So right now we have the counter-culture in full swing and charges laid against figures like Lincoln and Grant because they were not ‘pure’ enough. So how come a slave-selling figure like Hamilton that married into a slave-owning family get a free pass? I haven’t read of any of his statues being attacked either in Washington DC or New York. Has he been reformed or something by the Woke crowd?

      https://www.varsitytutors.com/earlyamerica/early-america-review/volume-15/hamilton-and-slavery

      Reply
        1. Billy

          Slit view blinders, corralling their emotional responses to elite propaganda in service to and distraction from the plutocrats interests.

          Imagine if the BLM marches were protesting;
          55%+ of our taxes going to losing wars, rather than true national defense via Medicare For All as well as stopping the destruction of the middle class through deindustrialization and third world immigration.

          The same thing that happened to Occupy Wall Street would
          occur with the military quashing the marches.

          Reply
          1. hunkerdown

            How is a middle class a solution to anything as far as the working class is concerned? Only their complete erasure as a class and their incorporation into the proletariat is any good news for most people. Anything else is just a petty aristocracy by any other name — the true Enlightenment value.

            Reply
          2. J.k

            Billy: “Imagine if the BLM marches were protesting;
            55%+ of our taxes going to losing wars, rather than true national defense via Medicare For All ”

            if you bothered to read some of their demands you would find….
            In reference to c19 crisis…
            We demand the federal government immediately do the following:
            ……
            6. Immediately pass Medicare for All with no work requirements.

            Reply
              1. Basil Pesto

                I don’t want to seem like I’m on team Billy, whose posts I find a bit, shall we say, monomaniacal, but I think we should examine this a bit more closely:

                Let’s take the proposition, if I may paraphrase:

                “It would be good if the BLM protesters were protesting for Medicare for All”

                (setting aside the ‘taxes fund…’ fallacy)

                to which you might reply:

                if you bothered to read some of their demands you would find….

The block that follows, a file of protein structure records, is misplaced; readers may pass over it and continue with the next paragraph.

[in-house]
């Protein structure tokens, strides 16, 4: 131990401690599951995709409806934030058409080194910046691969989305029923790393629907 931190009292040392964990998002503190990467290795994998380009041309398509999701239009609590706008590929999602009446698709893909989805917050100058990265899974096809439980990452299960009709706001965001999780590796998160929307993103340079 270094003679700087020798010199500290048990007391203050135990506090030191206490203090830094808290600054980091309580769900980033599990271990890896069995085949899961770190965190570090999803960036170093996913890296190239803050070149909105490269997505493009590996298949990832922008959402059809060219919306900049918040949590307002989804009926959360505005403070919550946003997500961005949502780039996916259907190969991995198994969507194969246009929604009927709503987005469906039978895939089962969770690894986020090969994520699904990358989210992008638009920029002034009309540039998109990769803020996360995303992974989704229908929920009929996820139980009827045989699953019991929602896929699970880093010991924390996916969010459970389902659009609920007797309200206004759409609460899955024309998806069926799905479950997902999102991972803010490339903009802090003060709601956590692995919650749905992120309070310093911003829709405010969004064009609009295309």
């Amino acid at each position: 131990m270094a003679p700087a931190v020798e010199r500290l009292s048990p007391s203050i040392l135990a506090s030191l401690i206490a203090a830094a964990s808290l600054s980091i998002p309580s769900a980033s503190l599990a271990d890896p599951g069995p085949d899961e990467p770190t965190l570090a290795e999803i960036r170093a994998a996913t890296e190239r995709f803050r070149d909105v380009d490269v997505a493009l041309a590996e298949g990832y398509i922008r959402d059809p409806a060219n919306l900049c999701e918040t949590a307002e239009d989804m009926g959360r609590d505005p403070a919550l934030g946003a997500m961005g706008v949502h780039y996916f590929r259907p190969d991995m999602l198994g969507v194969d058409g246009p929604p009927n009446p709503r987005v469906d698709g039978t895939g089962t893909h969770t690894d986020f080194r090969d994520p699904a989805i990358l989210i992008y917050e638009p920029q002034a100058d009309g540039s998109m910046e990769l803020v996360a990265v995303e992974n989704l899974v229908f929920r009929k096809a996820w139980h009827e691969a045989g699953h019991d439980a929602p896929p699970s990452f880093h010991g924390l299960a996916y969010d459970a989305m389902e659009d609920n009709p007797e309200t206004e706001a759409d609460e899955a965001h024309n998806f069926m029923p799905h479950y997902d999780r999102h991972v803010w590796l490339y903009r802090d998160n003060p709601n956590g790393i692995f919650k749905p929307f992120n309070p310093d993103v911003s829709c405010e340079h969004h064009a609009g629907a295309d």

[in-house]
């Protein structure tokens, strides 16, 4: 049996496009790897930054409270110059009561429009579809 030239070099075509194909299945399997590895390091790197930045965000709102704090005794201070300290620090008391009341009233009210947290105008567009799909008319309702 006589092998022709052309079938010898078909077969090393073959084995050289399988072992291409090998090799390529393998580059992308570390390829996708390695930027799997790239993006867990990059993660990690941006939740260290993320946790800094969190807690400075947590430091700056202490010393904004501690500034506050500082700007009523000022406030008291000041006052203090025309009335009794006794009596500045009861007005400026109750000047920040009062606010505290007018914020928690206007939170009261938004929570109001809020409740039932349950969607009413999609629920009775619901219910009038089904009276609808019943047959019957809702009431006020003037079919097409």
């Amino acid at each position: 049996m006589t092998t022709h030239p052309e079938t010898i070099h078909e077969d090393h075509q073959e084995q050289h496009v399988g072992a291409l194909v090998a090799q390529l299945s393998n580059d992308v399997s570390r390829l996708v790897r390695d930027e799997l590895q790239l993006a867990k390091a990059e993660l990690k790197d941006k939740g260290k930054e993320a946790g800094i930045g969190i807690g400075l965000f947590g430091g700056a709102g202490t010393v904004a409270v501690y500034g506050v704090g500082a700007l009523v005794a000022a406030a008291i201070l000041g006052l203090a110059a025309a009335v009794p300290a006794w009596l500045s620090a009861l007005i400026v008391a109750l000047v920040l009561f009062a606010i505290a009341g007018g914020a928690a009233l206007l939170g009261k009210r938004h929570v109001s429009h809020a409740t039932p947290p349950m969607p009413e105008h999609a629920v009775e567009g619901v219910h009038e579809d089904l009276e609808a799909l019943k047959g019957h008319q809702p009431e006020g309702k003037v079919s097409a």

In reference to c19 crisis…
                We demand the federal government immediately do the following:
                ……
                6. Immediately pass Medicare for All with no work requirements.

                Now, while that’s very nice, I think it begs the question: to what extent can a
                protest movement be said to be protesting something when what they are claiming to be protesting is buried in their Ts & Cs, so to speak?

                (furthermore, we might also ask who exactly the royal ‘they’ of ‘their demands’ is referring to. Put another way, do all those people participating in the protests know that they are also protesting for medicare for all? Would they look at you askance if you were a reporter and went up to them and asked: “so, why are you here today protesting for medicare for all?”)

                We might then ask: If there was a protest movement that put a concrete material benefit such as medicare for all front and centre, as opposed to protesting a pseudo-concrete wrong such as ‘systemic racism’ (which I put in scare quotes following Adolph Reed’s analysis), how do we think it might be treated? Keep in mind that medicare for all could be initiated (as opposed to implemented) in a day if the political will were there (whereas I’m inclined to believe that racism is ineradicable, sadly). That process could be set in motion very easily.

                Would such protests be successful? If they had a similar amount of mobilisation and anger as todays’ protests undergirding them? Would they be tolerated? Or would they get the full Bonus Army/Occupy treatment?

                It’s hard to say, because such a protest movement does not exist.

                Reply
    3. JTMcPhee

      A “true depression?” What’s the state of the political economy now? And what possible mechanisms could now result in this “reform” of which you speak? The ruling class has their power and privilege locked down, owns the media, the state security apparatus, the legislatures up and down the scale.

      I see little chance of “reform.” Strong possibility of descent into anomie and collapse. One among many “morbid symptoms: https://www.washingtonpost.com/investigations/hundreds-of-armed-men-went-to-gettysburg-to-defend-it-from-a-phantom-antifa-flag-burner-created-on-social-media/2020/07/04/206ee4da-bb05-11ea-86d5-3b9b3863273b_story.html

      Reply
    4. RMO

      fresno dan: Some friend of mine just watched Hamilton and were asking “Is this supposed to be a parody or a farce, or do they mean it?” The Hamilton thing makes me think of an alternate universe version of “The Producers” where “Springtime For Hitler” becomes a smash hit but does so not by people laughing at it but by people taking it seriously and agreeing with it.

      I recall a tweet or quote of some sort by the author of Hamilton appearing in links or the water cooler here – I can’t remember what it was, just that it was a wretchedly PMC, corporate Democrat kind of statement. He was only identified by last name and it took me a second to realize who it was. If anyone remembers this I would like to find it again.

      Reply
      1. ObjectiveFunction

        I never saw the play, but I always assumed the Black revisionist fascination with Hamilton was rooted in the persistent rumor that he was part black, being an illegitimate child born in Nevis.

        In other words, another tenuous ‘Out of Africa’ idea, along with the Bantu Pharaohs.